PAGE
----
A conservatory of Ldotter blogs.

Sunday, October 10, 2004

Taken in context. . .

Andrew Sullivan gives the President some credit for his accomplishments in Afghanistan, but it's only a brief flirtation, and seems to have a tone of dismissal about it.

"QUOTE FOR THE DAY: 'In the whole history of Afghanistan this is the first time we come and choose our leader in democratic process and free condition. I feel very proud and I feel very happy,' - an Afghan voter yesterday. Whatever else you feel about president Bush's war leadership, this amazing event is a result of his policies, and belongs to his legacy. More important, of course, it gives this Islamic nation a taste of what the future can bring. Forget the nit-picking. This is a huge step forward in the war."

For some reason, when I read that paragraph, the narrative quality reads it in a manner similar to the way I would say, "Yeah, Bruce Springsteen is a raving pinko, but 'Born to Run' is a pretty good song."

If Andrew is willing to extend credit for this accomplishment in the broader War on Terrorism, I can't understand why he seems less willing to put what he sees as an utter disaster in Iraq in the same context. The President has already accomplished something in Afghanistan that many thought utterly inconceivable. Many on the left will lend no weight to that fact, and no one really expects them to. They're signed, sealed and delivered for anyone with a slight chance of defeating George Bush.

But, Andrew seems to minimize that accomplishment when he considers the broader war -- as if what he sees as an utter failure in Iraq is occurring within a vacuum. If I'm reading Andrew correctly lately, the pace of liberation in Iraq is indicative of profound incompetence. At the same time, if I read the above quoted paragraph without irony, I have to come to the conclusion that Andrew believes that what has been accomplished in Afghanistan is indicative of an administration capable of amazing, historic achievements in the advancement of humanity.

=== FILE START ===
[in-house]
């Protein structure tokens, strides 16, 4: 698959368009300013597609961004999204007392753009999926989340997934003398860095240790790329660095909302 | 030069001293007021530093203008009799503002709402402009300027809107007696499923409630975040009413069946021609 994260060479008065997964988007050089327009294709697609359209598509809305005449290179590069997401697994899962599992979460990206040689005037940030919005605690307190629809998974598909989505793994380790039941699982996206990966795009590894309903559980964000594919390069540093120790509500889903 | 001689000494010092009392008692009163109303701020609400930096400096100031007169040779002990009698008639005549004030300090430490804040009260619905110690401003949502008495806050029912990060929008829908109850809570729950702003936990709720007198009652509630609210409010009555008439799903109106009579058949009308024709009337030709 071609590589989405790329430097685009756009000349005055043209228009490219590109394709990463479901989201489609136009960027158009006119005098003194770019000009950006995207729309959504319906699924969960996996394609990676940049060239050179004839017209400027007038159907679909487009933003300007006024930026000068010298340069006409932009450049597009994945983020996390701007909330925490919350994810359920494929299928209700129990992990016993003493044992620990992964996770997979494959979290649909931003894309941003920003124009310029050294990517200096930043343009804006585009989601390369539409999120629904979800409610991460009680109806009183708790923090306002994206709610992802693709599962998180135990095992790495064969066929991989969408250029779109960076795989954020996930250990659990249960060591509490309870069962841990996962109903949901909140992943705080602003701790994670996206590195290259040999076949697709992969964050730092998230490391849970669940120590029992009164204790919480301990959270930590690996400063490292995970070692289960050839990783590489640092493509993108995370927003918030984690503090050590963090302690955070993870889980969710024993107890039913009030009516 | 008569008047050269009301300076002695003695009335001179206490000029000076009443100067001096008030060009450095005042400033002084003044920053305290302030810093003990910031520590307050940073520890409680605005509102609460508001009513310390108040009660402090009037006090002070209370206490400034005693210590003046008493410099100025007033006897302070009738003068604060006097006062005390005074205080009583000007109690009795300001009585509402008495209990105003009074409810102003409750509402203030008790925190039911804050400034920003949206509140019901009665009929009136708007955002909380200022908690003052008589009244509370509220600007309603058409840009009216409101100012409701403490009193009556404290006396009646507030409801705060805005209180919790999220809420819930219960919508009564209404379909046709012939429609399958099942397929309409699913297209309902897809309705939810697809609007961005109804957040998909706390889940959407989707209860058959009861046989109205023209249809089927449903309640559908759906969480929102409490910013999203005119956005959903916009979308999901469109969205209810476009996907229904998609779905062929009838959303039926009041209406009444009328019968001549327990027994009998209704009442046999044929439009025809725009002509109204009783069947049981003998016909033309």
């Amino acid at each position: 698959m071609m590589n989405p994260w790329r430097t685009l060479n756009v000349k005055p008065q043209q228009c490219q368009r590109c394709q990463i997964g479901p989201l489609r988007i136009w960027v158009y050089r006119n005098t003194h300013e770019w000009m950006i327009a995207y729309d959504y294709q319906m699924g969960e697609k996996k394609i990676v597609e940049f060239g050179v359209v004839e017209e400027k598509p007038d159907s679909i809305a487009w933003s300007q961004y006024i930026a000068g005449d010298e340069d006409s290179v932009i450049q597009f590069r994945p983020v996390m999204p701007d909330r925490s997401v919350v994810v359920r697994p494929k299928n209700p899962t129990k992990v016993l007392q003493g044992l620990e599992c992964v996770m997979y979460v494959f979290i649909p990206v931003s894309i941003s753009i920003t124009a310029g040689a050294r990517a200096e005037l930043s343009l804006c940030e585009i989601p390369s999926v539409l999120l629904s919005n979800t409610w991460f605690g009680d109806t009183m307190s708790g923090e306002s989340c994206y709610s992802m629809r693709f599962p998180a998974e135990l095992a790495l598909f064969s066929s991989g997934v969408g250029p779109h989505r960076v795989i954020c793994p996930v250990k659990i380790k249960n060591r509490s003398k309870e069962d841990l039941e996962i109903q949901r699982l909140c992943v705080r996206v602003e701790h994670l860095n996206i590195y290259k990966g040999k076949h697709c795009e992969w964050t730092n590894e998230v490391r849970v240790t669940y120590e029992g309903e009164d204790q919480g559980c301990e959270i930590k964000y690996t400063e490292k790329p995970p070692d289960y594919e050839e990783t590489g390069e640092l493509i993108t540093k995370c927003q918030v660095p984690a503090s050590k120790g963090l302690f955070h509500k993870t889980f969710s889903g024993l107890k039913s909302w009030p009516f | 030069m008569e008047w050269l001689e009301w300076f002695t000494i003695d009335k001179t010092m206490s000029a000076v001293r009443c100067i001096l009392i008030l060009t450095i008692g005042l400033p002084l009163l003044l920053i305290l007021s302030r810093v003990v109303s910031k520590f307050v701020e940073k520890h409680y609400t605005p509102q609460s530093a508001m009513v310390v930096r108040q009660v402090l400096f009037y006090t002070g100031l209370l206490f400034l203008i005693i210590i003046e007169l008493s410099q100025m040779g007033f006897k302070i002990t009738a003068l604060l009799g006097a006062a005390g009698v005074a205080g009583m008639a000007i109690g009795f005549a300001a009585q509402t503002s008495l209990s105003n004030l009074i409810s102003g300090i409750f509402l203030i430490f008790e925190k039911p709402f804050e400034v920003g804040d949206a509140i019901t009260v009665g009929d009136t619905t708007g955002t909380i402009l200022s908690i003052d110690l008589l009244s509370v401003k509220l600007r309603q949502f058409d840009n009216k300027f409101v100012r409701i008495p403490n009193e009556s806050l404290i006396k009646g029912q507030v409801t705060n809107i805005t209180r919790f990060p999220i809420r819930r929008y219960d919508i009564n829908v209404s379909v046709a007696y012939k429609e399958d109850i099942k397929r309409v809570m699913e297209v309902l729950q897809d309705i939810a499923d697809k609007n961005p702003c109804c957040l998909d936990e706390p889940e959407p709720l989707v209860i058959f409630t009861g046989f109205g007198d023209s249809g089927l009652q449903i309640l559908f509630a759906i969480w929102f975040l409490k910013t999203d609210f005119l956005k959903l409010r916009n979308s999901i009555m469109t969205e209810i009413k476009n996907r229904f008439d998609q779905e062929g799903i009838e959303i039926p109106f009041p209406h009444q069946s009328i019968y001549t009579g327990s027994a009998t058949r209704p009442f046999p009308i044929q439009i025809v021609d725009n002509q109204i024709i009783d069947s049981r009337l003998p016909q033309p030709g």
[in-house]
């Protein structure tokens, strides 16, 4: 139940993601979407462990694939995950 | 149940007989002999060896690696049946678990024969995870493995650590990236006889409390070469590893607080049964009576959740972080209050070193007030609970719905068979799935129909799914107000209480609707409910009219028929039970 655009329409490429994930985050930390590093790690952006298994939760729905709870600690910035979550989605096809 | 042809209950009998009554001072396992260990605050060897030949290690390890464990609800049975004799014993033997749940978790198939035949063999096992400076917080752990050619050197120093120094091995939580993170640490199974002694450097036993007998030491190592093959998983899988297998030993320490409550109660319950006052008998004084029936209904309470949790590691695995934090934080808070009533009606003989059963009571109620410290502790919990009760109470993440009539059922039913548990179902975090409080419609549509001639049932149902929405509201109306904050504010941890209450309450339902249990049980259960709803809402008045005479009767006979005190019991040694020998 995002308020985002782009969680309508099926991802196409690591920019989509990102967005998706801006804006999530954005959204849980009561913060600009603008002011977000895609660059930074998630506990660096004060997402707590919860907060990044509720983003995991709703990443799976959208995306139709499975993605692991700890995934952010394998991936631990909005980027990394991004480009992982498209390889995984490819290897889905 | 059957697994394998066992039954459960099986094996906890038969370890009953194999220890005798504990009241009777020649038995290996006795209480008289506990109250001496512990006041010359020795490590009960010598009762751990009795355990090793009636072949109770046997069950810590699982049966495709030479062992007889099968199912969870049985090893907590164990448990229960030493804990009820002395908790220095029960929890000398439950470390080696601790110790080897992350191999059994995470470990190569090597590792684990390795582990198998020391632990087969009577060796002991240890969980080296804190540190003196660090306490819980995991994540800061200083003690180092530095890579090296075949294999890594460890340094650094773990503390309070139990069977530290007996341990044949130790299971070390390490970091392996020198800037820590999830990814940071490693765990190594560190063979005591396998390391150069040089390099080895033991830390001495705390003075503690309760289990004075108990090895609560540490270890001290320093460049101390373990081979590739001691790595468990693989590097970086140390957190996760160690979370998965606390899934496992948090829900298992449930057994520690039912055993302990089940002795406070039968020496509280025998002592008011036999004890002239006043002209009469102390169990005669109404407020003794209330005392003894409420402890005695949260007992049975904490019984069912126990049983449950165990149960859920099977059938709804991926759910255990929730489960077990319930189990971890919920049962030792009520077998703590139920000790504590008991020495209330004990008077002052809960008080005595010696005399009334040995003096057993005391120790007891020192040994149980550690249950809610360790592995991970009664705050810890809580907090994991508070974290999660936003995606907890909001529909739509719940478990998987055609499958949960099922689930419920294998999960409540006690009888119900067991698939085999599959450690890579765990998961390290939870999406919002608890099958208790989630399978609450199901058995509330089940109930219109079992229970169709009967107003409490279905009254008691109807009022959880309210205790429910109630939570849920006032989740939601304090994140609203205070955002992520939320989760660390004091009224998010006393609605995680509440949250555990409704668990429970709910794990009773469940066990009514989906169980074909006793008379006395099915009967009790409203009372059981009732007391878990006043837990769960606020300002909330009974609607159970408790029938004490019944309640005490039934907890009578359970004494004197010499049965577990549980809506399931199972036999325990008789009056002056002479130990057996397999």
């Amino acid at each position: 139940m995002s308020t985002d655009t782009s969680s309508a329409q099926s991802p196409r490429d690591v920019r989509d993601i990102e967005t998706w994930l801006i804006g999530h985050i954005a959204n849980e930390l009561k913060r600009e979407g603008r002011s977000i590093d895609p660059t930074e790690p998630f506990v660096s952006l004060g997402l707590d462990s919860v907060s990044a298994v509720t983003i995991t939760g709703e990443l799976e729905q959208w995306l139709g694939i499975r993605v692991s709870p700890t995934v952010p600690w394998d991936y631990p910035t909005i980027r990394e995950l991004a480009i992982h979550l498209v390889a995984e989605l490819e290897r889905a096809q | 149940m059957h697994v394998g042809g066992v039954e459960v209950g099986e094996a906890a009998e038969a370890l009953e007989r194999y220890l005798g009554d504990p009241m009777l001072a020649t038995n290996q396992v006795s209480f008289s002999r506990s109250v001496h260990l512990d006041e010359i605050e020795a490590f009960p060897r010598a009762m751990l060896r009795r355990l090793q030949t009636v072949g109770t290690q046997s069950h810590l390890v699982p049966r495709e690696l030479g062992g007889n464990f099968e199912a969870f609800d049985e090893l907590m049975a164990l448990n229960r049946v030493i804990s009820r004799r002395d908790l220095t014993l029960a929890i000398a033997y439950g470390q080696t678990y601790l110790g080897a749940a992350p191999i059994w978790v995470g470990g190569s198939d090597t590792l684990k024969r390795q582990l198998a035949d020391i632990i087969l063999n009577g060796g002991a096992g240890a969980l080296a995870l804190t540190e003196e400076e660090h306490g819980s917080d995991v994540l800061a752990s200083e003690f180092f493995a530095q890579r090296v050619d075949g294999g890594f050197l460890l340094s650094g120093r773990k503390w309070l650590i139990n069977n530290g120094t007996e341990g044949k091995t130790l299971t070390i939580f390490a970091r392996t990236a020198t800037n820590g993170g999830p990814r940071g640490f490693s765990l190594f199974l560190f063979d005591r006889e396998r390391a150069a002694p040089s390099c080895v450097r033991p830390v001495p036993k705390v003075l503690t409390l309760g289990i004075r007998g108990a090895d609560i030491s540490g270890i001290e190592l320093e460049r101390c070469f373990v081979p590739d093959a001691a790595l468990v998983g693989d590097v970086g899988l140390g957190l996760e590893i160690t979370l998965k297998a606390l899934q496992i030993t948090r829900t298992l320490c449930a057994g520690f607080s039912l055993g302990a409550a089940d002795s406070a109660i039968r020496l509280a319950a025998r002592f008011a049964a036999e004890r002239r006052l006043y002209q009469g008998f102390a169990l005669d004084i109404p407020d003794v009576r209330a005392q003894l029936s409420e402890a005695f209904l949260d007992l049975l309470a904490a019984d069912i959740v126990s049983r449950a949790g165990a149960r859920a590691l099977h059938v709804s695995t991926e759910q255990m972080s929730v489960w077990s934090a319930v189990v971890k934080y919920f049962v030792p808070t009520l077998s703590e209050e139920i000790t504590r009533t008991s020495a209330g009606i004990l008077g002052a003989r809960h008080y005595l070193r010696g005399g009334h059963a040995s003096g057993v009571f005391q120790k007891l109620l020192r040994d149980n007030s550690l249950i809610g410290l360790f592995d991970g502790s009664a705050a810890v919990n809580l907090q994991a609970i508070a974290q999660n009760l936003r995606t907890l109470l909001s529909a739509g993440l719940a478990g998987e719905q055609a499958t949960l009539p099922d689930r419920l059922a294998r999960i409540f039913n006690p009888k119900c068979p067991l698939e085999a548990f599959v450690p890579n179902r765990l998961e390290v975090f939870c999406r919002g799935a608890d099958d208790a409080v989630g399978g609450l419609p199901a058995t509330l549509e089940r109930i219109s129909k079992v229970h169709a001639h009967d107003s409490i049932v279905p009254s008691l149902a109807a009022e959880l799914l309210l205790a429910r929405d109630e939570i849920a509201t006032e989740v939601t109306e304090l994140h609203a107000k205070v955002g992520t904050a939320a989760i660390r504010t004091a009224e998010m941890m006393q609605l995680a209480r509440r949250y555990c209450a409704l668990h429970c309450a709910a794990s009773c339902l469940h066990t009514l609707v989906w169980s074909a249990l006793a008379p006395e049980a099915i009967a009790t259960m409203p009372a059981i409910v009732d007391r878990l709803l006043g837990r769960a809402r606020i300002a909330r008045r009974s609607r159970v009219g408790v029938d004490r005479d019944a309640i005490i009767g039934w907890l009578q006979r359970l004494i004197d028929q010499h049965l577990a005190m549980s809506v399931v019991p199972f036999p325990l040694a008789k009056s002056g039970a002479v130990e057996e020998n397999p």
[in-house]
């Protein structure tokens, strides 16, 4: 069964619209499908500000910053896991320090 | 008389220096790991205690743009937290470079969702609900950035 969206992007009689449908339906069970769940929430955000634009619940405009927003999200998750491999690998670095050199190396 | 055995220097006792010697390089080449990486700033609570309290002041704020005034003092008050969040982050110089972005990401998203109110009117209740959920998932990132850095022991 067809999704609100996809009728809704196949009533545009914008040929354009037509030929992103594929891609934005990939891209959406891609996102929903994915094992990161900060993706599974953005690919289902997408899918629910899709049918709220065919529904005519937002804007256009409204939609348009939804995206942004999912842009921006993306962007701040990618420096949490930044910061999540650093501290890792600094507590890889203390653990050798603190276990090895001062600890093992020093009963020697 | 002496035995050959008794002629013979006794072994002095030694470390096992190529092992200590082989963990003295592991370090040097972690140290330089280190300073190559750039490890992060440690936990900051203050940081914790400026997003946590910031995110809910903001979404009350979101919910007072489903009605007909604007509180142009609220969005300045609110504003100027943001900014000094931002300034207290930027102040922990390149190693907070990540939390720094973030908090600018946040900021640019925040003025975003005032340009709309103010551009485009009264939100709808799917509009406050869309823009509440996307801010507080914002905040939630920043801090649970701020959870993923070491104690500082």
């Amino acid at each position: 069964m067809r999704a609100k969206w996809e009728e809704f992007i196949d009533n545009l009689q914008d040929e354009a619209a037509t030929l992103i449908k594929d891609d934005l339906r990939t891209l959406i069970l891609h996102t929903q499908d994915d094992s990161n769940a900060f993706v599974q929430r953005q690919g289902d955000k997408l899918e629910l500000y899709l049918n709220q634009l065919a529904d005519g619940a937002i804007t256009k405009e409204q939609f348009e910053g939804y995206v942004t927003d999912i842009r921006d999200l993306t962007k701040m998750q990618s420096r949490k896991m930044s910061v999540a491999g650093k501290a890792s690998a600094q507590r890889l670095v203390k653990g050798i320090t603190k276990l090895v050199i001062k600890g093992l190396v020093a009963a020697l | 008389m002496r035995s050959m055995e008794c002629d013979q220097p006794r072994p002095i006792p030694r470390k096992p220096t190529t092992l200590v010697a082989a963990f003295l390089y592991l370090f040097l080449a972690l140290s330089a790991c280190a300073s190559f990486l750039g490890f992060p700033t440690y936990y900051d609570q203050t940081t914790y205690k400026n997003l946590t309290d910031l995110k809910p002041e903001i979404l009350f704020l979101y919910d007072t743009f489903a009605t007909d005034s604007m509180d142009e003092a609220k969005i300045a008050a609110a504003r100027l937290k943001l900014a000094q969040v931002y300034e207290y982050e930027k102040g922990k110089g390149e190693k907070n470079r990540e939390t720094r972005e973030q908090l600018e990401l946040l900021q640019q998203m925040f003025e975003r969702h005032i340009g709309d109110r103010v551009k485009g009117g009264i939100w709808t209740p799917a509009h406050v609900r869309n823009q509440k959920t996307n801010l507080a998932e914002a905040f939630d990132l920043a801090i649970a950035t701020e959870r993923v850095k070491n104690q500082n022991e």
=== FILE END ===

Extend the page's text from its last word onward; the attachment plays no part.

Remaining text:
Andrew's disdain with regard to the President's wartime leadership seems not so much to disregard the positive achivements, but rather minimize them in the broader context. And so much rests on the ability to focus on the broader context of the war that I cannot begin to fathom casting a vote for John Kerry, given his historic hostility to defense and intelligence issues.

And John Kerry himself has said that terrorism is priority number one. And, I think he believes what he said. Where I part company with John Kerry is (among other things) on the basis of just how much bigger a priority it is in comparison to all the others. John Kerry seems to believe that it's a priority only to the degree that it doesn't generate international hostility. George Bush's record, to me at least, shows a man who is willing to take an aggressive stance on terrorists and the nations who abet them. He's also willing to accept the international popularity consequences of moving rapidly and risking mistakes, rather than allow a known threat to fester.

Another thing that annoys Andrew is the President's refusal to admit mistakes. Of course, when I read this objection, it sounds like a schoolyard taunt. You know, "Oh yeah? Well, if you're not wearing pink underwear, prove it!" If you ignore the taunt, a few jerks are going to say, "See! We told you he was wearing pink underwear!" If you decide to take the bait, everybody looks and says, "Oh my God! He's standing there in his underwear!"

And the strange thing is, just about everyone else is wearing underwear, and it just might be one of the guys doing the taunting who's wearing the pink ones. So, you're left standing before gaping eyes and pointing fingers for being more honest about being human, while the real pink undie wearer yuks it up with the crowd.

President Bush has already demonstrated "amazing" world leadership, according to Andrew. When has John Kerry demonstrated leadership of any kind, let alone "amazing"? If the war on terror is as big a priority as Senator Kerry says it is, the only conclusion is George Bush.

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